Before we can really get into Painting with Your Rotary Cutter aka Making Prints Out of Solid Fabrics, we have to talk a bit about how to pick palette.
There are several different ways I that I pick palettes, but right now I am going to tell you what I know about picking a palette where I am using only solid fabrics and where each color of those solid fabrics will be equally represented in the final “fabric” or composition that I make.
Here are some examples of working this way. Birch Woods Glimmer is a palette of neutrals with a few wild cards thrown in.
1. Creating a BEAUTIFUL palette
2. Creating an UNUSUAL palette
3. Creating a palette where each color HOLDS ITS OWN.
By that I mean that no matter where a color lands in the composition it still has the ability to be seen.
I store my fabric in what I call my fabric filing system. Here are 16 files.
I have about 80 files in my studio. My print stash is much larger than my solid stash. As I pull a palette, I pull my files out and look through them searching for interesting combinations. Here is the inside of a file.
Once I get a palette that I think might work, I fold the fabrics and rest them on top of each other.I want an equal amount of each color to be visible. I am doing this as a test. These fabrics will all exist together in equal amounts in the final “fabric” or composition. If I don’t like how they look now, I know it will not work later. Selecting a palette is the most important step of a composition. If your colors aren’t good, you are doomed to ugliness. That said, you can take away fabrics and splice new ones in, but is always better to start out strong with a lovely palette.
If I don’t like what I see, I add and subtract until I do. This can be a painful process. I find that I select color intuitively and listening to the non-verbal side of my brain try and communicate what it likes can be exhausting.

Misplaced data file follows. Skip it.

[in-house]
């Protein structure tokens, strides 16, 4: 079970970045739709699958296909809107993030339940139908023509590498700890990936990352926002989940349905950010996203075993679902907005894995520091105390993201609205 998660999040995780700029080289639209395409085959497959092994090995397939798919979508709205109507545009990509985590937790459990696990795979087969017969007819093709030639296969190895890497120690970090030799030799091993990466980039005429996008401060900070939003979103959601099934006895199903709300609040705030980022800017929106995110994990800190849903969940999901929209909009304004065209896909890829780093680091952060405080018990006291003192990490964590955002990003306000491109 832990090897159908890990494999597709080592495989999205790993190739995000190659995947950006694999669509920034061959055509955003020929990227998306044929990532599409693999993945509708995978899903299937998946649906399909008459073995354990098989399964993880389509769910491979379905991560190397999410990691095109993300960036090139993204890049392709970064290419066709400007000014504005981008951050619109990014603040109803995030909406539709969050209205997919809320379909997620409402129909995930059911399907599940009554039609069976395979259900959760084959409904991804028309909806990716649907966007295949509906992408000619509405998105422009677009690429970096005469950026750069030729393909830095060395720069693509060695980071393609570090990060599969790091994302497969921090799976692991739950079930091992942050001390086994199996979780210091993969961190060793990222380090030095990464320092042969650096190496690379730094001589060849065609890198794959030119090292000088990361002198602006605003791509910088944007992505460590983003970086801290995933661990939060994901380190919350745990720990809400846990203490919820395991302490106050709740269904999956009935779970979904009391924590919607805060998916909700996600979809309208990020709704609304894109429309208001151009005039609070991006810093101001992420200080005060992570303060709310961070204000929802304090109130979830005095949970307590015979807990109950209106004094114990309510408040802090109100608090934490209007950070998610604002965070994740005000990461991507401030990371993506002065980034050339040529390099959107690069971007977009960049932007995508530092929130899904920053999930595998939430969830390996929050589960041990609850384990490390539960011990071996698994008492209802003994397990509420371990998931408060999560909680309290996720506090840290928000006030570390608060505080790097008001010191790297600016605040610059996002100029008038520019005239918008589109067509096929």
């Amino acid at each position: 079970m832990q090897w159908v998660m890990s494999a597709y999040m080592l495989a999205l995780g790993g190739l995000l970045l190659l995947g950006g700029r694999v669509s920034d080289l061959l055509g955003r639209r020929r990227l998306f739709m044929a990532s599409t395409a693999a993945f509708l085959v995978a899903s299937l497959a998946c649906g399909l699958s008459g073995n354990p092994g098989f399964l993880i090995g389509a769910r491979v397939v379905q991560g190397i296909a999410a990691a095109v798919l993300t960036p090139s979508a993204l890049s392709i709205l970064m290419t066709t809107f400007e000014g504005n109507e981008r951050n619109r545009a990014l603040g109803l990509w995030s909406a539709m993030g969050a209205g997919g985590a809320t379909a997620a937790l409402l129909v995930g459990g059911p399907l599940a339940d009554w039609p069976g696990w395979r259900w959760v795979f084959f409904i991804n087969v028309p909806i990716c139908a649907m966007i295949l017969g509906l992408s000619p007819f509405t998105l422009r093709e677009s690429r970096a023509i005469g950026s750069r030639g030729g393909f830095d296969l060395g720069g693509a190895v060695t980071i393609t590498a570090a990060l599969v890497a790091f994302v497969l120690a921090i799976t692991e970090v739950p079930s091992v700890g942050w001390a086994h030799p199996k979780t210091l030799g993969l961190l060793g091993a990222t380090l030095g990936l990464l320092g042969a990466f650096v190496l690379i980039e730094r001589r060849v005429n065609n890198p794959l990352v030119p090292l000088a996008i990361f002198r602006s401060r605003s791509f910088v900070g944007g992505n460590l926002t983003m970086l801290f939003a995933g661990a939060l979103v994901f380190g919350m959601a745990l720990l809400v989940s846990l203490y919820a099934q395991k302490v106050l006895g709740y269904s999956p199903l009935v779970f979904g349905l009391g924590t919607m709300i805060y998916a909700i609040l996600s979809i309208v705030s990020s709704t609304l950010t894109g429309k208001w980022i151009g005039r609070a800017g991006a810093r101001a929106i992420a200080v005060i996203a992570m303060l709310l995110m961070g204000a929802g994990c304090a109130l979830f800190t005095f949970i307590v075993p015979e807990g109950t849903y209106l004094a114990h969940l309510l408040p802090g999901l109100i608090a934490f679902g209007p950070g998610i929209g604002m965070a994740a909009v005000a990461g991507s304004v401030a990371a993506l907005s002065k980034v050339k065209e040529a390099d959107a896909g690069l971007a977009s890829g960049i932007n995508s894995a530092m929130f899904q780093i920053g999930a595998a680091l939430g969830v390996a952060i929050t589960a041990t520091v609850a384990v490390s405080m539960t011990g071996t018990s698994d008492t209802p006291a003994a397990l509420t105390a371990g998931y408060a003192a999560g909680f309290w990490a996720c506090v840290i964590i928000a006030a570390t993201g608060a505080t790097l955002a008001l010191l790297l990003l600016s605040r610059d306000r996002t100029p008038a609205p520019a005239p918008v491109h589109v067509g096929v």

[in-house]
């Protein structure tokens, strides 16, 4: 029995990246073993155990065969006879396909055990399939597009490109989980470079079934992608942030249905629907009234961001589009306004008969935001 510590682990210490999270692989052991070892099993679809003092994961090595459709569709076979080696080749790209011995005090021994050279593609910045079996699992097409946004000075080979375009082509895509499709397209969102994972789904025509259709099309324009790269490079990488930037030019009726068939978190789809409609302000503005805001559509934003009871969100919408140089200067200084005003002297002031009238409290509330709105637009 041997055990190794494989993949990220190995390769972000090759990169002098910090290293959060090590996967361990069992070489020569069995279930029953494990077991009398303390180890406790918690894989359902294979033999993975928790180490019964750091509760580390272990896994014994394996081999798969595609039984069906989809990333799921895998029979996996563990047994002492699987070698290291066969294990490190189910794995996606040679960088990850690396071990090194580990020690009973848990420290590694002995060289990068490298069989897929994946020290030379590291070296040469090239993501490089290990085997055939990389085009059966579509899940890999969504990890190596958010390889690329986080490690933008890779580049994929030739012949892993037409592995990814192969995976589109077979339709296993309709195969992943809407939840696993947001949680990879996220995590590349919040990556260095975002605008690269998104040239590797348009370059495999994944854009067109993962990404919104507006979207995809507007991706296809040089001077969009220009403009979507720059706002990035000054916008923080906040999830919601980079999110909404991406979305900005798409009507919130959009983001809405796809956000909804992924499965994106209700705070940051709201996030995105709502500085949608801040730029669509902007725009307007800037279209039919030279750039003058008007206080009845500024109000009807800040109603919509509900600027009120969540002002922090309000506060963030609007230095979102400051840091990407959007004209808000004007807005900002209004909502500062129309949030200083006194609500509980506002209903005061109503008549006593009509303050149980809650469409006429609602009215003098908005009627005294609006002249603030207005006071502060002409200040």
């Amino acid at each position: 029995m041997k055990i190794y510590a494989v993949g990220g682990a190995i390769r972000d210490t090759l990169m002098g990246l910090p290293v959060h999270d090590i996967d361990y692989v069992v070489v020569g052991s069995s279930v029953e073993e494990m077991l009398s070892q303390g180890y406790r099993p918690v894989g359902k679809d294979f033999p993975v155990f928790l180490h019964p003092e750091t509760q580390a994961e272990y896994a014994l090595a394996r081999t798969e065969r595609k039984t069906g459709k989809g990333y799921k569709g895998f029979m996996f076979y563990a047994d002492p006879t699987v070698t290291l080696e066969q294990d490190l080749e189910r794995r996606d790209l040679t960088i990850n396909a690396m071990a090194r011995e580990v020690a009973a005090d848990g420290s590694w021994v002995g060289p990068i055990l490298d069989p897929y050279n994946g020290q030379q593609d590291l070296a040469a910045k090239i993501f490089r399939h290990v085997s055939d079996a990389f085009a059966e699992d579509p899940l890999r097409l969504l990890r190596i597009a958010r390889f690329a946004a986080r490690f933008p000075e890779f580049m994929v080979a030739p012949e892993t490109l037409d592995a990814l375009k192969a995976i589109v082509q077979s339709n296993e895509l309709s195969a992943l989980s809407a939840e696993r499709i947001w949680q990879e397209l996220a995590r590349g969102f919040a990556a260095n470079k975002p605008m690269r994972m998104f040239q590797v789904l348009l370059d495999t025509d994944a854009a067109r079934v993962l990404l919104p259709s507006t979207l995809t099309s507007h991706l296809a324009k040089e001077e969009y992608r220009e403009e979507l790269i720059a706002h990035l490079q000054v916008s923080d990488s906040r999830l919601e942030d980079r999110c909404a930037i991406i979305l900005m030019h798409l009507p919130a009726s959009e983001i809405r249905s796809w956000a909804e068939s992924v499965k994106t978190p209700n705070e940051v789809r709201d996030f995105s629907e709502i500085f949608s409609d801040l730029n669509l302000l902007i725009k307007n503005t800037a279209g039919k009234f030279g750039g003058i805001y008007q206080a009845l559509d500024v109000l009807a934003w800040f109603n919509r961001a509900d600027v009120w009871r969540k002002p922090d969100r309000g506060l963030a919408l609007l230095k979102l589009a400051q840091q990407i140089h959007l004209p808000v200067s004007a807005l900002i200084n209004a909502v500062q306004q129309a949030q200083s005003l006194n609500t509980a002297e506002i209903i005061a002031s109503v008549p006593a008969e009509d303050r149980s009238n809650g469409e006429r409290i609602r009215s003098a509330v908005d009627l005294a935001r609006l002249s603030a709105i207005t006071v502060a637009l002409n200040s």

Once I find a palette that is both BEAUTIFUL and UNUSUAL, I must then challenge it to see if each color HOLDS IT OWN. I move the fabrics around and see how they interact with other bedfellows. I often think of my stitching as “marrying” two fabrics together. But building a palette like this is not a traditional marriage it is a polygamous one. Everyone is sleeping with everyone. I do not want anyone arguing or feeling left out.
When I first started making quilts, I used my Value Finder all the time. Now I use it only when I can’t seem to figure things out on my own. When you are using a value finder you must always remember that Red is a pathological liar and Yellow is her friend. The value finder has a hard time getting them to tell the truth. For this reason, you should always use the value finder in conjunction with your own eyes.
I arrange them by value moving from dark to light.
When I am creating these palettes sometimes I will try and work towards a palette that evokes a particular season, or culture, or time period. In fact, I did that with this palette. I wanted it to feel like a take on a southwest color scheme.
Several years ago, I found this book at Title Wave a wonderful used bookstore here in Anchorage. I find it very helpful when looking for unusual and/or authentic color schemes.